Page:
“Imagine your home as it was when you left it this morning and then when you go back it’s totally empty and you have to replenish all of that,” says Julian Cash. “That’s basically what we do.”
The 48-year-old was recently called out to a place not from his own home in Pontycymer, Wales. The flat was cold and empty, save for an elderly woman sat on a deck chair in the middle of the living room. It turned out the woman had nothing – even the deck chair had been kindly provided by a neighbour.
The woman has been in hospital for six months and had fallen behind on her home payments, Julian discovered. “She’d slipped through the cracks and had lost her furnished house,” he says.
Julian got to work and by the end of the day the woman was surrounded by furniture, ornaments and textiles. For no cost at all, Julian and a small team of volunteers had transformed her barren flat into a home.
In the five years of running the charity Community Furniture Aid (CFA) alongside his wife Marianne, Julian has fully furnished around 350 houses and part-furnished another 150, helping an incredible 1,400 people in the process.
“We turn up somewhere that’s empty at the start of the day, and by the end of the day they’re living in it,” he says.
CFA is a simple concept – the couple collect donated furniture that would otherwise be taken to landfill or charity shops and use it to refurbish the homes of people living in extreme poverty or escaping domestic abuse, people who have next to nothing.
“We turn up and it’s concrete floors, bare walls. All they have is what’s in their bag,” he says. “They have to make a home with very little. We kit out houses to make it homely – and it’s not just basic furniture. We provide bedding, pictures for the walls, mirrors, ornaments, lamps and lampshades. We also do a food parcel so they can make something for their first meal in the property.”
Kevin, 46, (who preferred not to share his surname) received a furniture donation from CFA after his home and belongings were repossessed. “I got furniture for the whole house,” he tells HuffPost UK. “It gave me a little bit of confidence back knowing that nobody could take my furniture away again.
“It might not seem like much to some people, but it’s a treasure trove for people who have got nothing.”
Kevin is now a CFA volunteer himself and has been driving furniture to clients for about four years. “It gets me out of the house and I’m meeting people,” he says. “CFA not only helps the clients, getting them back on their feet, but also with the volunteers as well. It gives you confidence because you can see you’re helping people.
“You go to a place and they’ve got nothing, and then by the end of it they’re smiling and sometimes crying because of something you’ve done to help them.”
Julian’s wife Marianne, 50, is registered disabled so tends to work from home while Julian does the hard grafting with volunteers – his typical working week is 60 hours and he estimates he has two days off a month, including weekends.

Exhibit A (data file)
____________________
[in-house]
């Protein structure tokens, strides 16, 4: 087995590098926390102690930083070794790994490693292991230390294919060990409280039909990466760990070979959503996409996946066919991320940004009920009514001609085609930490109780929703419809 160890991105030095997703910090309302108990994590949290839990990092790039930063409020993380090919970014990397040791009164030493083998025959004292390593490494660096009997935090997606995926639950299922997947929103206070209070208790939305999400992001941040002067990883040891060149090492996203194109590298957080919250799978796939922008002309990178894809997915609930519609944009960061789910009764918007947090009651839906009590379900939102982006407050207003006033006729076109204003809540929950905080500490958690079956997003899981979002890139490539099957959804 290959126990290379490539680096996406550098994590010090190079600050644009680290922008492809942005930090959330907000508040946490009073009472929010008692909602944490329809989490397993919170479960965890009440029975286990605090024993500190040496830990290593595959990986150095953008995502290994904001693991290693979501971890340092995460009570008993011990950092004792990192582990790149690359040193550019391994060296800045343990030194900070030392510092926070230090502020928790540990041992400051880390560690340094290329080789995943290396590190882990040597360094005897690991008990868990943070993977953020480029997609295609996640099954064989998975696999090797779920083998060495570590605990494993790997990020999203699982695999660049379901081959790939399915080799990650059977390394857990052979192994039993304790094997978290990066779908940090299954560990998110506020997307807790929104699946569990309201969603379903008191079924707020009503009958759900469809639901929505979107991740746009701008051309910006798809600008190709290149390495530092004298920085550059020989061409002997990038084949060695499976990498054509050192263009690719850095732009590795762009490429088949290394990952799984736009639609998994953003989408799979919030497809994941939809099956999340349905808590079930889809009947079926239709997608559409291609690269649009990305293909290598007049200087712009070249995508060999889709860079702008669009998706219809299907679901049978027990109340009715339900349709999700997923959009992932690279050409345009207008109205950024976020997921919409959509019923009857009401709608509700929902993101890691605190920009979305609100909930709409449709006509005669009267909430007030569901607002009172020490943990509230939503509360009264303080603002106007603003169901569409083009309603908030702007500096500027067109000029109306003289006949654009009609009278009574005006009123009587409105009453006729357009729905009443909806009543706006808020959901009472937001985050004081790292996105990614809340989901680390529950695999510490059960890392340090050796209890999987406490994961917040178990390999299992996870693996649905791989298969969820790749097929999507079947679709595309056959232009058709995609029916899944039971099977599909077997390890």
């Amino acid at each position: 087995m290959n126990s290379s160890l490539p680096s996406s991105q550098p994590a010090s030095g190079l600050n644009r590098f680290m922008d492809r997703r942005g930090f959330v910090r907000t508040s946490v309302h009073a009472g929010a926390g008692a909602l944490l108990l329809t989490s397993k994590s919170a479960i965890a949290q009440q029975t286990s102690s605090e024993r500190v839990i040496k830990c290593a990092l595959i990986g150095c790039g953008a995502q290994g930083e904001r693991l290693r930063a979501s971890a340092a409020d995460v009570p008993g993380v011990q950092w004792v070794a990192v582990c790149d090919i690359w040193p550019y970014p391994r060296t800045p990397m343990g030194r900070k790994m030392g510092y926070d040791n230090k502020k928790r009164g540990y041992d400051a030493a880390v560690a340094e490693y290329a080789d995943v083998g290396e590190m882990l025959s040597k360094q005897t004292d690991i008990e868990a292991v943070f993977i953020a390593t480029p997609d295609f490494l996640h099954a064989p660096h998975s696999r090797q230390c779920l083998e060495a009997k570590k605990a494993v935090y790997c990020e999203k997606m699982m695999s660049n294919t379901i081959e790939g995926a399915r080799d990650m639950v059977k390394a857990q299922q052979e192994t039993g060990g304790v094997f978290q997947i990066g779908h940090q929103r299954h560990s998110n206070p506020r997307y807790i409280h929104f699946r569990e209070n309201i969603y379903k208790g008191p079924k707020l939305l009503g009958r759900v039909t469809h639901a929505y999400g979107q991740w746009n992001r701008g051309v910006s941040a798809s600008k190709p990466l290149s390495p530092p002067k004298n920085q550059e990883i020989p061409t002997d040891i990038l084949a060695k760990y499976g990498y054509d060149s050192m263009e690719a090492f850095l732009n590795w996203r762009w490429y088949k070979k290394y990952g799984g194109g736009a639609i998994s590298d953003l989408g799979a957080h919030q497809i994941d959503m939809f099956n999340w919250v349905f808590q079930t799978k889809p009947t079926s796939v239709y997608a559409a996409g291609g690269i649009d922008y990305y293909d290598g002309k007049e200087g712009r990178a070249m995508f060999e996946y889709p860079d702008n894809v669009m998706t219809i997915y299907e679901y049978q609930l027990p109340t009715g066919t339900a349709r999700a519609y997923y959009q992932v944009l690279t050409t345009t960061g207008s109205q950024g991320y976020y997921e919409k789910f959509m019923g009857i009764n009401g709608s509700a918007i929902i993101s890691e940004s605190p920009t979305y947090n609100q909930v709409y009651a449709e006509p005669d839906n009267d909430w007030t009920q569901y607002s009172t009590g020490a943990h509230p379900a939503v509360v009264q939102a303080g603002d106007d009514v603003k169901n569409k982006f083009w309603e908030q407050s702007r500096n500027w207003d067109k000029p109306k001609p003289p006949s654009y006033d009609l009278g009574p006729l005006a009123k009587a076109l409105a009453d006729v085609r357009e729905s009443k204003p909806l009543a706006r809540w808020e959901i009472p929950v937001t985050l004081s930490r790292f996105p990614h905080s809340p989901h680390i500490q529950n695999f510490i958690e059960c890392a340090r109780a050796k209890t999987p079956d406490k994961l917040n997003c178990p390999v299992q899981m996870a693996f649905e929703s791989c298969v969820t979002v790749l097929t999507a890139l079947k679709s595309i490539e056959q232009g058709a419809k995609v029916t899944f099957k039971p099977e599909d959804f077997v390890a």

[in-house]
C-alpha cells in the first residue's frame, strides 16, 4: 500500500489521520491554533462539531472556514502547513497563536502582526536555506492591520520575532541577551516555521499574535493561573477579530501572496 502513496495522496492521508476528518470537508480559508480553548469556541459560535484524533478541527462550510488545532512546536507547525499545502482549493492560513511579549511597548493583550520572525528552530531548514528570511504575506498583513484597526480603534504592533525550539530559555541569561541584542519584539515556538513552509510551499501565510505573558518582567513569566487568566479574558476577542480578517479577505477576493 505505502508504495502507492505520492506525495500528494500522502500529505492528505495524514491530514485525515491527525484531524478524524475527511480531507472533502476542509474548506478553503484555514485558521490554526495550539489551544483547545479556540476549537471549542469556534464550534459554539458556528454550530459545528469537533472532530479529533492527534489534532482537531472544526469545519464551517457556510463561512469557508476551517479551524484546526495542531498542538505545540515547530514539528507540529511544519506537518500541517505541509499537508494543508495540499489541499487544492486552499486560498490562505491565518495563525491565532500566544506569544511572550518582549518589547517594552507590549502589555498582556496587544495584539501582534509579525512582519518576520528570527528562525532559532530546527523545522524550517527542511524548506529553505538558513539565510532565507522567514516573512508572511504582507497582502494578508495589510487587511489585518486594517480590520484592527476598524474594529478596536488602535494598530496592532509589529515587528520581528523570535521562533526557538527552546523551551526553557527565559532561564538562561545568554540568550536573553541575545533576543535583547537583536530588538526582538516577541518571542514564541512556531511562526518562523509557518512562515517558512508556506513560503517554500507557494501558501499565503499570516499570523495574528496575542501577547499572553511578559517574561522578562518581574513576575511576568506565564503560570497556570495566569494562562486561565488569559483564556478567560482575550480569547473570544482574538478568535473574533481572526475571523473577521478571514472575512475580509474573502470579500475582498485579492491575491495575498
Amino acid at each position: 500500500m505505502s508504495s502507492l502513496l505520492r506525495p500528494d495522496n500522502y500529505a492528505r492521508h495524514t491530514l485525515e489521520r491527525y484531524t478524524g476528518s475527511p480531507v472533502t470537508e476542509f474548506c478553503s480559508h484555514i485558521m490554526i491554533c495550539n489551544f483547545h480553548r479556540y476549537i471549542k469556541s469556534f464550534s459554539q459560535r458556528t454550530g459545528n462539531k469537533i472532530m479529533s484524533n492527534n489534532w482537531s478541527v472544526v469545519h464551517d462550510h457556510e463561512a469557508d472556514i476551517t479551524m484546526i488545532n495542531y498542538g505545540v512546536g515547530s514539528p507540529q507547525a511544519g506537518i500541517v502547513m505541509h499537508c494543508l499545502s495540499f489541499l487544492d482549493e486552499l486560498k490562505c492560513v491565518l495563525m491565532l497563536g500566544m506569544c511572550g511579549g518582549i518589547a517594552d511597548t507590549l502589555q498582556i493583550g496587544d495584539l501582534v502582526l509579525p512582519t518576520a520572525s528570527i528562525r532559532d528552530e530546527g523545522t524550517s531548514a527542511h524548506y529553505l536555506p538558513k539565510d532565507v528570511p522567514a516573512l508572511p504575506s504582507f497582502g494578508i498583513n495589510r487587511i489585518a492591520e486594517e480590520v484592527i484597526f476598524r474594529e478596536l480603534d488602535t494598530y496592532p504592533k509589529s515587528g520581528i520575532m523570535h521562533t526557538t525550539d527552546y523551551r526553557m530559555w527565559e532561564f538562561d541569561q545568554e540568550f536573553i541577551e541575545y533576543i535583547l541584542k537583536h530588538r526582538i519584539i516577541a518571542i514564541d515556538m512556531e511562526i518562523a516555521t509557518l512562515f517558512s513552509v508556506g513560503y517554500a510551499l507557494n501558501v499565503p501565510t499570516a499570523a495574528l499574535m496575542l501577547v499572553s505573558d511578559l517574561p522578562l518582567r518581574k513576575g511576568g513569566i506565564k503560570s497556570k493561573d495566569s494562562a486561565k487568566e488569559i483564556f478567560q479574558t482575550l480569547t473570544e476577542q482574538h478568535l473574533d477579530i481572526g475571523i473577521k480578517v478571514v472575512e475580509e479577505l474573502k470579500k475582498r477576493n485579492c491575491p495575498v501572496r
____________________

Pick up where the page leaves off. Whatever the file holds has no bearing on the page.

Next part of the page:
The pair live a frugal life on Marianne’s disability allowance, but the most important thing for them is to be able to help people.
“We bought an old church in our village which was derelict and we use that to store the furniture,” says Julian. “I swapped my car for a van. The charity’s office is in the front room of our house.”
When they registered CFA as a charity five years ago, the couple thought they’d be helping a few people a week, but things soon spiralled. They now have requests coming in to refurbish homes in London, Glasgow, Liverpool and Norfolk – however, with a small team of only nine volunteers, they aren’t able to travel that far. At the moment, they’re serving Bridgend County Borough.
“The need is there,” he adds, but it’s simply impossible for them to help that many people out of a tiny church in the Welsh valley.
Since 2013, CFA has received 1,200 furniture donations, 90 of which have been full house clearances. “We have a 98% recycle rate,” Julian says proudly. “We save about 30 tonnes a year from going to landfill – and there’s only four of us doing the manual labour.”
Julian has witnessed intense poverty during his time refurbishing people’s homes.
“We’re called into places a lot of people don’t see,” he says, describing children sleeping on the floor, clothes piled up and just two dinner plates for a family of five. “They’re too scared to tell people because they don’t want their children taken away,” he continues. “They live in a bad state. [But] we get our foot in the door, can see the conditions they’re living in, and can help.”
As a result of their amazing work the couple will receive national recognition at the British Citizen Awards on 24 January, attending a ceremony at the Palace of Westminster, London. Recently they were delighted to receive a letter from a woman whose house had been furnished just before Christmas: “She said that thanks to us she’s managed to move on with her life.”
The Cashes call themselves ‘charity ninjas’ because they go about their work with as little disruption as possible. “A lot of people we deal with have hit rock bottom, they’re in such a bad place because they’ve got nothing,” says Julian. “They probably wouldn’t even know who it was that helped them.”
Asked what drives him to spend 60 hours a week helping others for free, Julian responds: “I could easily sit at home and care for my wife but I see that we’ve got a throwaway society, where so many things that can be used are taken to landfill. At the same time I see a lot of people struggling, and there’s no need for that when you see so much stuff being thrown out that has a good shelf life still.
“We do it because it’s helping people who don’t have a voice.”
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